Home|Journals Follow on Twitter| Subscribe to List

Directory for Medical Articles

Open Access

Regular Article

Agreement among bacteriological findings, vaginal discharges, and endometrial cytology for endometritis detection in postpartum beef cows.

Salah Noori Mohammed, Nurhusien Yimer Degu, Abdul Wahid Haron, Rosnina Hj Yusoff, Siti khairani Bejo, Mohammed Ariff Omar.

This study aims to demonstrate the relationship among vaginal discharges, bacteriological contamination, and endometrial cytology during 2030 days postpartum in beef cows. A total of 82 beef cows, aged 3 years to 7 years and at 2030 days post-calving, were enrolled in this study. All the cows were checked by transrectal palpation, ultrasound, and vaginal discharge collection. Endometrial cytology and bacteriological samples were then collected using a cytobrush technique. Nine of 82 beef cows (10.97%) had abnormal vaginal discharges and clinical endometritis (CE), and nine of 73 clinically healthy cows (12.32%) had subclinical endometritis (SCE). The agreement among endometrial examination, polymorphonuclear neutrophil percentage (PMN %), and vaginal discharge score (03) was moderate (k = 0.48, p < 0.01), whereas that between vaginal discharge score (03) and bacteriological finding was poor (k = 0.032, p = 0.51). The agreement between bacterial finding and PMN % was also poor (k = 0.15, p = 0.02). Escherichia coli was the most common bacteria isolated from healthy (14.6 %), CE (38.8 %), and SCE (42.8 %) cows. Moreover, E. coli was the major bacteriological risk factor for SCE occurrence. E. coli and Staphylococcus aureus were the most common risk factors for the occurrence of CE. The reproductive performance of beef cows was insignificantly affected by CE and SCE.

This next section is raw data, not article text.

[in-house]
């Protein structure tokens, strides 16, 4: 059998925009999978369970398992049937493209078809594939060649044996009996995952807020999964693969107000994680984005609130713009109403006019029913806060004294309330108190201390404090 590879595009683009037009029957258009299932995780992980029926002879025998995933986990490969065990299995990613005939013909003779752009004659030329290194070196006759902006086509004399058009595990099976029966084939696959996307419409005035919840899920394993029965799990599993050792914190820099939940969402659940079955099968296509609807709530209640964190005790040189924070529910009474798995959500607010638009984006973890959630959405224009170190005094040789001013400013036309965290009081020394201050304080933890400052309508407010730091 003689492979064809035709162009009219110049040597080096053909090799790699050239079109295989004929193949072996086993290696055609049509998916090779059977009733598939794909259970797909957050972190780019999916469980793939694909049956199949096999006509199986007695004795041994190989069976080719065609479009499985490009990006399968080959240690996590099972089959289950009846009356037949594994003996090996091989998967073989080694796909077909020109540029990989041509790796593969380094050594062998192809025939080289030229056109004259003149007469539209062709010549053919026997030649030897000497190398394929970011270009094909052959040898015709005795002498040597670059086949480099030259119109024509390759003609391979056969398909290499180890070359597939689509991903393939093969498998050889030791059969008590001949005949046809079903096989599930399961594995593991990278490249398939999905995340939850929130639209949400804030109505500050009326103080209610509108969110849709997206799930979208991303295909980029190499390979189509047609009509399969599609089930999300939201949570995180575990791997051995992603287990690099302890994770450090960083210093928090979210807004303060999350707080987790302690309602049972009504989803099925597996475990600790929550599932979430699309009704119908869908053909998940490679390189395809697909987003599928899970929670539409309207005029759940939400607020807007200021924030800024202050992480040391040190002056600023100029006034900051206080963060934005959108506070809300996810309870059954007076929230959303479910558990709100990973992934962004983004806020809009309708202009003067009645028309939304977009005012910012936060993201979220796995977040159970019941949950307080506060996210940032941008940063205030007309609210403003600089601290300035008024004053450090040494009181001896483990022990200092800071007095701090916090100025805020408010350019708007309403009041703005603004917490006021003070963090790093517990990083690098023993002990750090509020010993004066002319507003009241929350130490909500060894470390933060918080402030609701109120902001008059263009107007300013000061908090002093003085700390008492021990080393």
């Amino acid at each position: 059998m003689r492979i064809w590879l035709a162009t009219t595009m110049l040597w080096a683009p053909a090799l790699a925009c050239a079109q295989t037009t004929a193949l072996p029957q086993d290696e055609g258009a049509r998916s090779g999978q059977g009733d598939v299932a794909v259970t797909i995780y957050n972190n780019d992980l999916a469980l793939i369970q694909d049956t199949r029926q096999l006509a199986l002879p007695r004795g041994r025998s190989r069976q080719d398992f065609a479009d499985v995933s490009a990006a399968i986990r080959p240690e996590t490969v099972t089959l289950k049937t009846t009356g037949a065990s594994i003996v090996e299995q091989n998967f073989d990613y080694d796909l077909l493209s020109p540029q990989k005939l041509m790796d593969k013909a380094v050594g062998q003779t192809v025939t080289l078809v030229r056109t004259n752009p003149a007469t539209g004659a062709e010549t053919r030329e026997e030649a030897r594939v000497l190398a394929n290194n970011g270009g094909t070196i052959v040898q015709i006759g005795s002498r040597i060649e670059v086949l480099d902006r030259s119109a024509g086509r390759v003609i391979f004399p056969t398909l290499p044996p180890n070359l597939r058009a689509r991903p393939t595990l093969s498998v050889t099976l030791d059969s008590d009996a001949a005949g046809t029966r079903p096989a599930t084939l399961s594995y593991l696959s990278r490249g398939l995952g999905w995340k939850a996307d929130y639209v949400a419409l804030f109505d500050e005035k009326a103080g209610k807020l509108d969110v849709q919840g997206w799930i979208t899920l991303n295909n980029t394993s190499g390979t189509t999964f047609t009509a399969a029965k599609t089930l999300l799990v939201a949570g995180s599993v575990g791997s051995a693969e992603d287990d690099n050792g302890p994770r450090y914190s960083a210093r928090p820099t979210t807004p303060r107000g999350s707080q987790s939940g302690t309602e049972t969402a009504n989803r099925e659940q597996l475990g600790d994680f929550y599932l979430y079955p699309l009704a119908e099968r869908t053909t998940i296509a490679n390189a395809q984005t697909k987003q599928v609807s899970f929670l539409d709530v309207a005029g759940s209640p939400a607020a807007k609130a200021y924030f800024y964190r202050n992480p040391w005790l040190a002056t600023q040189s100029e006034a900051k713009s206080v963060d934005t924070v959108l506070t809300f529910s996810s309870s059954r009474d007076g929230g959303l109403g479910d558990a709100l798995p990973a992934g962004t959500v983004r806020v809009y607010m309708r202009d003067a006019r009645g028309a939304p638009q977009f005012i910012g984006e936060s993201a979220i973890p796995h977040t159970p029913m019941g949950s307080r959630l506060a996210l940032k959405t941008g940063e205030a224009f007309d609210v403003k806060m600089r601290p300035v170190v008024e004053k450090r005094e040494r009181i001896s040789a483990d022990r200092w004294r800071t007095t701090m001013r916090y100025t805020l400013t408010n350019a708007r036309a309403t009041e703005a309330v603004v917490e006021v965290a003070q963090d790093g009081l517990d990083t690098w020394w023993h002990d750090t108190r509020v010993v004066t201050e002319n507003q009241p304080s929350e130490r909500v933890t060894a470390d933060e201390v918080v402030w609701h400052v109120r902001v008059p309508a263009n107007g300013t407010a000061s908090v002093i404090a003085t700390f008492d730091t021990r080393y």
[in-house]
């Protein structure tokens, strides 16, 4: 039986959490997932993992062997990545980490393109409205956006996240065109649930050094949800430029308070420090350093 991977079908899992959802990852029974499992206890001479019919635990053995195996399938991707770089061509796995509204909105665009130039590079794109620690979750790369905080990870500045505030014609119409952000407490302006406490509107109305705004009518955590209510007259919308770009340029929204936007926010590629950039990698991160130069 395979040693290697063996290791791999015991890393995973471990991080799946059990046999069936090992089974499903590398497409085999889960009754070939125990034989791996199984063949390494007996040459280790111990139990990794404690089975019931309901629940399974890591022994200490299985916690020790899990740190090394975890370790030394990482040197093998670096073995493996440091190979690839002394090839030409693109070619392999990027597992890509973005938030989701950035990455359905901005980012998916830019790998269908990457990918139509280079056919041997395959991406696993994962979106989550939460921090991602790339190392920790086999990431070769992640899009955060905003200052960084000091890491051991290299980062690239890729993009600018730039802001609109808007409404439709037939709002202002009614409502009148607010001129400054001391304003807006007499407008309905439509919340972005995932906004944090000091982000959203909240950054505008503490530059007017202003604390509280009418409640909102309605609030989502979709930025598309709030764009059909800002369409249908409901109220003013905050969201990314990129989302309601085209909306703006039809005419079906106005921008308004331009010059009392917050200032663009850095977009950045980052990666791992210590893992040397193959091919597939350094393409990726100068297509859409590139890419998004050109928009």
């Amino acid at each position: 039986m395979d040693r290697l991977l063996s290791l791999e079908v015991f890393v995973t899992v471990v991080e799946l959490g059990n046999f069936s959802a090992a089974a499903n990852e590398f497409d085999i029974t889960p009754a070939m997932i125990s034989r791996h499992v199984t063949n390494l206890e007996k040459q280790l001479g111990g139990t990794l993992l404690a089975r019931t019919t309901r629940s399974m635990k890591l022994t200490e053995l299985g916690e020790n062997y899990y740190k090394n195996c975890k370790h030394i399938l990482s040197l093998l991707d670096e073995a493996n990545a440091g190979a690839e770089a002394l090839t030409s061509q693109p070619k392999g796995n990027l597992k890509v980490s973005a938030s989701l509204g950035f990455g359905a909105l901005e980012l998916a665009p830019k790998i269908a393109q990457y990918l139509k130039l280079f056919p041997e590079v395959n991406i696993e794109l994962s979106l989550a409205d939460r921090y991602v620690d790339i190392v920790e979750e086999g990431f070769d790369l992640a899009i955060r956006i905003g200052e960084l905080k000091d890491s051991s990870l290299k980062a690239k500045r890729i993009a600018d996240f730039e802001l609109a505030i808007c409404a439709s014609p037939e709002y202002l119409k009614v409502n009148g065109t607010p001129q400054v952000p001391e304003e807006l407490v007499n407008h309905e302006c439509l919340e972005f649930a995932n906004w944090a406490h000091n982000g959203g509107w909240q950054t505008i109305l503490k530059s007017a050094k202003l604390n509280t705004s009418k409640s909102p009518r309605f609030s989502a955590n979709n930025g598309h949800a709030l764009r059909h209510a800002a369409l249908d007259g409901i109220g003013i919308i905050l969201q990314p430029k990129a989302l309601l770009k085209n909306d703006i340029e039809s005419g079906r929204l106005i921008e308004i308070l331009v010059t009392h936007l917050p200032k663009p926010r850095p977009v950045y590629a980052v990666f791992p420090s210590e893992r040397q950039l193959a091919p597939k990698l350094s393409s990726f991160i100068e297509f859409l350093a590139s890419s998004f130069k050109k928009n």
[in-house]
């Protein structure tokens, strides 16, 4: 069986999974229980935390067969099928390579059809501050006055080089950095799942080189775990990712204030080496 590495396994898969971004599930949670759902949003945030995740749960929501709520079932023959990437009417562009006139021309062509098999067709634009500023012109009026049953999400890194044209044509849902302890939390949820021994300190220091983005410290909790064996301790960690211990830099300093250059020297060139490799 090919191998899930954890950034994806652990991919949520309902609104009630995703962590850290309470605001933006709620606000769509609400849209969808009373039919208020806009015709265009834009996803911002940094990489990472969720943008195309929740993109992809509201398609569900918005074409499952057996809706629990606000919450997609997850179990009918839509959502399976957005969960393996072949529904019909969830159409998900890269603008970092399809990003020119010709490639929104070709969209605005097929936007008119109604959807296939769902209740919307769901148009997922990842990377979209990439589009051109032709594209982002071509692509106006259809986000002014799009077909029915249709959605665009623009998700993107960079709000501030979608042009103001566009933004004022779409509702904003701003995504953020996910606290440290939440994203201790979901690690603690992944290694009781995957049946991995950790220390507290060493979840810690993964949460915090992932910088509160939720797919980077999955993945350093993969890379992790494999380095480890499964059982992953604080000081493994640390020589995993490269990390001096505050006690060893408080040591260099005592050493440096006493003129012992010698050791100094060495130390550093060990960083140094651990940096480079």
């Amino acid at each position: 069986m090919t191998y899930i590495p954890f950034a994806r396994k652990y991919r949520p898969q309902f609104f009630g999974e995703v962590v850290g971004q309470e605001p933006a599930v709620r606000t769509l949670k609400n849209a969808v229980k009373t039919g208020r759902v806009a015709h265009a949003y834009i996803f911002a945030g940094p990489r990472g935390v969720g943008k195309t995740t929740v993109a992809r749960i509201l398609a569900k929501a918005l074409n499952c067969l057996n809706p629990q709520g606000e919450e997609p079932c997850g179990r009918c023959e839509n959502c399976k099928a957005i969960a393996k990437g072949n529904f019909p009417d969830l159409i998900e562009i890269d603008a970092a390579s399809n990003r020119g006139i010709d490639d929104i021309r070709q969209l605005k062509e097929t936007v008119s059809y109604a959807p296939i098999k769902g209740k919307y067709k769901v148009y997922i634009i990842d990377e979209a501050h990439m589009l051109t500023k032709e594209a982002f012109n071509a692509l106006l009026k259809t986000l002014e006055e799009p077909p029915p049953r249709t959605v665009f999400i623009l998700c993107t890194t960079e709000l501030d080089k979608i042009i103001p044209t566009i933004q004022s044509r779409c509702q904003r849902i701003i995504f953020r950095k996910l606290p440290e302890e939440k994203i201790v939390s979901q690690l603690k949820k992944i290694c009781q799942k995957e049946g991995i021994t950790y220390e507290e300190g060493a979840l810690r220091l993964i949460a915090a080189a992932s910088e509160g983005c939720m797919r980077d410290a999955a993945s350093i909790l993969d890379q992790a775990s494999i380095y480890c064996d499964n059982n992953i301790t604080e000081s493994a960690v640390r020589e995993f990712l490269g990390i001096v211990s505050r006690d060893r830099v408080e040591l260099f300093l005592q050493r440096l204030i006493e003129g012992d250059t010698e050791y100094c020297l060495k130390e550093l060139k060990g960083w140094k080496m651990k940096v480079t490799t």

Key words: Beef Cows, Endometritis, Postpartum Uterus, Endometrial Cytology, Risk Factors

Share this Article

Archives of Clinical and Experimental Surgery (ACES)


BiblioMed Home
Follow ScopeMed on Twitter
Author Tools
eJPort Journal Hosting
About BiblioMed
License Information
Terms & Conditions
Privacy Policy
Contact Us

The articles in Bibliomed are open access articles licensed under the terms of the Creative Commons Attribution-NonCommercial-ShareAlike 4.0 International License (https://creativecommons.org/licenses/by-nc-sa/4.0/) which permits unrestricted, non-commercial use, distribution and reproduction in any medium, provided the work is properly cited.
ScopeMed is a Database Service for Scientific Publications. Copyright ScopeMed Information Services.